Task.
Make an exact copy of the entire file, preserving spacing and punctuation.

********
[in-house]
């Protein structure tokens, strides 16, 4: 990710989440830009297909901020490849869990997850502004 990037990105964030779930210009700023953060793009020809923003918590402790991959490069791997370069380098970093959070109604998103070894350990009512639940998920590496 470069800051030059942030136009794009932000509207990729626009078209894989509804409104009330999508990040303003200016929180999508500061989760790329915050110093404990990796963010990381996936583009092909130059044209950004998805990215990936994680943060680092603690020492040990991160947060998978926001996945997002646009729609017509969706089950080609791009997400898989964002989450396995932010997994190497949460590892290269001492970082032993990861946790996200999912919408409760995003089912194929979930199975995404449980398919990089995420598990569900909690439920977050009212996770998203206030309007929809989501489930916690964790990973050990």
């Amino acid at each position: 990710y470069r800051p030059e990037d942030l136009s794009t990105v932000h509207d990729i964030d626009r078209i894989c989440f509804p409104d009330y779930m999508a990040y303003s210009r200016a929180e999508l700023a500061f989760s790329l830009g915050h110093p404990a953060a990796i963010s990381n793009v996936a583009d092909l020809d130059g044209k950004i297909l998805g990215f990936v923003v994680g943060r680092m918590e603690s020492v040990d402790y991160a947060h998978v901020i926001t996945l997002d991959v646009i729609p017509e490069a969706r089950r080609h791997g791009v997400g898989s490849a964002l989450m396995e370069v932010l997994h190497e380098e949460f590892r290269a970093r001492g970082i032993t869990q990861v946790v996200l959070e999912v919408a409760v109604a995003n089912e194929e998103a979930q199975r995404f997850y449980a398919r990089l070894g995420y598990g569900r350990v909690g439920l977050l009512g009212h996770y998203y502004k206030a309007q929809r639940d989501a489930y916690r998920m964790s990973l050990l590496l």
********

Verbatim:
[in-house]
């Protein structure tokens, strides 16, 4: 990710989440830009297909901020490849869990997850502004 990037990105964030779930210009700023953060793009020809923003918590402790991959490069791997370069380098970093959070109604998103070894350990009512639940998920590496 470069800051030059942030136009794009932000509207990729626009078209894989509804409104009330999508990040303003200016929180999508500061989760790329915050110093404990990796963010990381996936583009092909130059044209950004998805990215990936994680943060680092603690020492040990991160947060998978926001996945997002646009729609017509969706089950080609791009997400898989964002989450396995932010997994190497949460590892290269001492970082032993990861946790996200999912919408409760995003089912194929979930199975995404449980398919990089995420598990569900909690439920977050009212996770998203206030309007929809989501489930916690964790990973050990």
């Amino acid at each position: 990710y470069r800051p030059e990037d942030l136009s794009t990105v932000h509207d990729i964030d626009r078209i894989c989440f509804p409104d009330y779930m999508a990040y303003s210009r200016a929180e999508l700023a500061f989760s790329l830009g915050h110093p404990a953060a990796i963010s990381n793009v996936a583009d092909l020809d130059g044209k950004i297909l998805g990215f990936v923003v994680g943060r680092m918590e603690s020492v040990d402790y991160a947060h998978v901020i926001t996945l997002d991959v646009i729609p017509e490069a969706r089950r080609h791997g791009v997400g898989s490849a964002l989450m396995e370069v932010l997994h190497e380098e949460f590892r290269a970093r001492g970082i032993t869990q990861v946790v996200l959070e999912v919408a409760v109604a995003n089912e194929e998103a979930q199975r995404f997850y449980a398919r990089l070894g995420y598990g569900r350990v909690g439920l977050l009512g009212h996770y998203y502004k206030a309007q929809r639940d989501a489930y916690r998920m964790s990973l050990l590496l």